What will happen to the property I won when I die? Will there be someone besides a doctor who makes critical health care decisions for me when I’m ill? How do I protect my family if I’m not physically here? These are questions every person with either assets or a family should be asking.
There are legal, insurance and financial planning answers to these questions. Since we’re a law firm, this article will explore how to deal with the legal aspects of these questions.
The basic estate planning document is a will. A will is simply a written instruction to a trusted person, called an executor, to carry out certain instructions of yours after your death.
Typical subjects of wills include who is to get your property, whether or not your immediate family and heirs survive you , how your remains are to be disposed of, who is to have guardianship of your minor children if neither parent is alive, and how your estate is to be distributed to heirs who are to yet adults.
The major drawback to a will is that its instructions are usually carried out under the supervision of the Superior Court, during a process, called probate, which takes at least six months. No distributions to heirs are possible before the initial six months, unless there is dire need.
The major advantage to a will is that all of its instructions take effect after your death, and have no effect until then. You are free to make amendments, and they do not have the effect of a promise.
There us a superstition that writing a will hastens your demise. But most of the wills I’ve written are by clients to have the strong purpose of protecting their families and who know that a well drawn will, like life insurance, is an integral part of planning for the family’s future.
There are many ways to prepare a will. You can download the “California Statutory Will” at www.calbar.ca.gov/calbar/pdfs/publications/Will-Form.pdf and it will suffice for many. Or you can use its basic form and handwrite your will. A handwritten or holographic will must be ALL in your handwriting, and must be dated and signed.
Or you can have McNally & Crowder prepare your will, especially if there are special or unusual provisions. The average cost of a will is $300 to $600, and can be done in one or two visits.
For estates up to $20,000 in value, the statutory or handwritten will should suffice. For estates up to $100,000, a professionally prepared will can help one avoid a full-blown probate proceeding. For estates over $100,000 and persons who are not retired, a professional will, combined with the taking of property in “community property with rights of survivorship” should be enough. (We can change the title of your real property for $100, as this can have a major tax effect when you sell.)
Then there is the issue of, “Who will make health care decisions for me if I can’t make them myself?” Doctors are supposed to save lives at all costs, even if it means extensive operations, the use of heavy drugs with possible side effects, and the use of cumbersome machines.
A Patient’s desire to avoid possibly crippling operations, drug die effects and being tied to a machine will not be respected if those desires aren’t communicated to the hospital staff. While your spouse’s instructions will be respected, those of other family and friends will not-unless there is an Advanced Health Care Directive. This AHCD, Which takes the place of the former “durable health care Power of attorney” and the “living will,” is designed to allow you to make your wishes known, whether you can state them or not.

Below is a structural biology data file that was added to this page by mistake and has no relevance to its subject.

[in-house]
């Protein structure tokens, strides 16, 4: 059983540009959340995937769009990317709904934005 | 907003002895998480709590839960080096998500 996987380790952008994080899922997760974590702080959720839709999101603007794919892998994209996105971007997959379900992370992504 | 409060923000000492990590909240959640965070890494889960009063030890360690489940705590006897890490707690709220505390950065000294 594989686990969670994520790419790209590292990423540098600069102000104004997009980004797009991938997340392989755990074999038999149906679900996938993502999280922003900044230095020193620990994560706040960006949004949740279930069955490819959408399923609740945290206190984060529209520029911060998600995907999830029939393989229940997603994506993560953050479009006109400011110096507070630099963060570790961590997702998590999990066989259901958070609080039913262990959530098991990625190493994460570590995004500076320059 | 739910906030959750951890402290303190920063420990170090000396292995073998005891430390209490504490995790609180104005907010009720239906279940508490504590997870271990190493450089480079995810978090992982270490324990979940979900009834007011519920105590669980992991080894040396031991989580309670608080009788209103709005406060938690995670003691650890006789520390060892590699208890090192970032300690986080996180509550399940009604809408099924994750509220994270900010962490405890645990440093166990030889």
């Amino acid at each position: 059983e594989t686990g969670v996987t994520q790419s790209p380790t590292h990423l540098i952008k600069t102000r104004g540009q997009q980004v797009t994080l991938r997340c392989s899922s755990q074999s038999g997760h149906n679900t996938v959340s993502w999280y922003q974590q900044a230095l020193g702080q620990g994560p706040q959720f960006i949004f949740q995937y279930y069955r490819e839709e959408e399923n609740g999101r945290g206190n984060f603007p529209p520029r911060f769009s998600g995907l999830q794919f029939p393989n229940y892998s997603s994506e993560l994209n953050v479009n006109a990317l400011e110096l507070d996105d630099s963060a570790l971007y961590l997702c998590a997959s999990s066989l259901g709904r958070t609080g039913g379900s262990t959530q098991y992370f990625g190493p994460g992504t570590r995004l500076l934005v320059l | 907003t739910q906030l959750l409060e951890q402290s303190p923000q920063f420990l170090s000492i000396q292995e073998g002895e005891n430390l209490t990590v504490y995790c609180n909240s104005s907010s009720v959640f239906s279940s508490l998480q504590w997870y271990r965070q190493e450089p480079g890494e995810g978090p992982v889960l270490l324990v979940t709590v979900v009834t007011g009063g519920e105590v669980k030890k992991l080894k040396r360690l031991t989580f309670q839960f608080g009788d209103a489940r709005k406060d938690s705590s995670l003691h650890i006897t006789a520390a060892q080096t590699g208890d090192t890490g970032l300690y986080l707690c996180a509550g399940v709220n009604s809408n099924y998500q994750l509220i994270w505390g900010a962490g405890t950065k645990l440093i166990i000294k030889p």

It answers such questions as what medical procedures or tests you want used, of not used, who are your agents, who are your health care providers, whether or not you want extraordinary care in the event your condition is terminal.
Of special interest in the days after the new consumer privacy protections for medical records in HIPAA ( the Health Insurance Portability and Accountability Act) is that an AHCD governs your health care agent’s access to your medical records. Hospitals are (justly) terrified of these new regulations and without written authorization, you will not be able to access a loved one’s health care records.
You can find a “PDF” version of the AHCD on the Internet at the California Healthcare Associations’s website: www.pamf.org/preventive/PAMF_AdvanceDirective.pdf. Note this form must be signed and witnesses by persons not names in the AHCD, not in your family and not in the health care field-or it is not valid.
Our recommendation is that you have mcnally & crowder llp prepare this form. Not only will it be correctly witnessed, but you r privacy will continue to be protected. The cost is about $300, or less if prepared with other estate planning documents, such as a will or a living trust.
We recommend an Advanced Health Care Directive to anyone, regardless of age or relationship status, who is concerned about the quality of his or her health care.
Clients often ask us whether or not they should have us prepare a will, or a living trust. Our usual answer is that when a person is still working, the odds of their death are extremely small, and that a will is the most cost-effective way of providing peace of mind that one’s family has been protected in the event of untimely demise.
However, the situation changes when a person retires. Usually at this time new major assets are not being acquired or sold, and the advancing age makes less certain the quality of one’s health. Children are grown and possibly creating families of their own.
At this time, the focus shifts to ensuring an orderly transition in the event of one’s death. A court-supervised probate, as mentioned earlier, will take at least six months, and can often take more than a year, if there are complexities in the estate.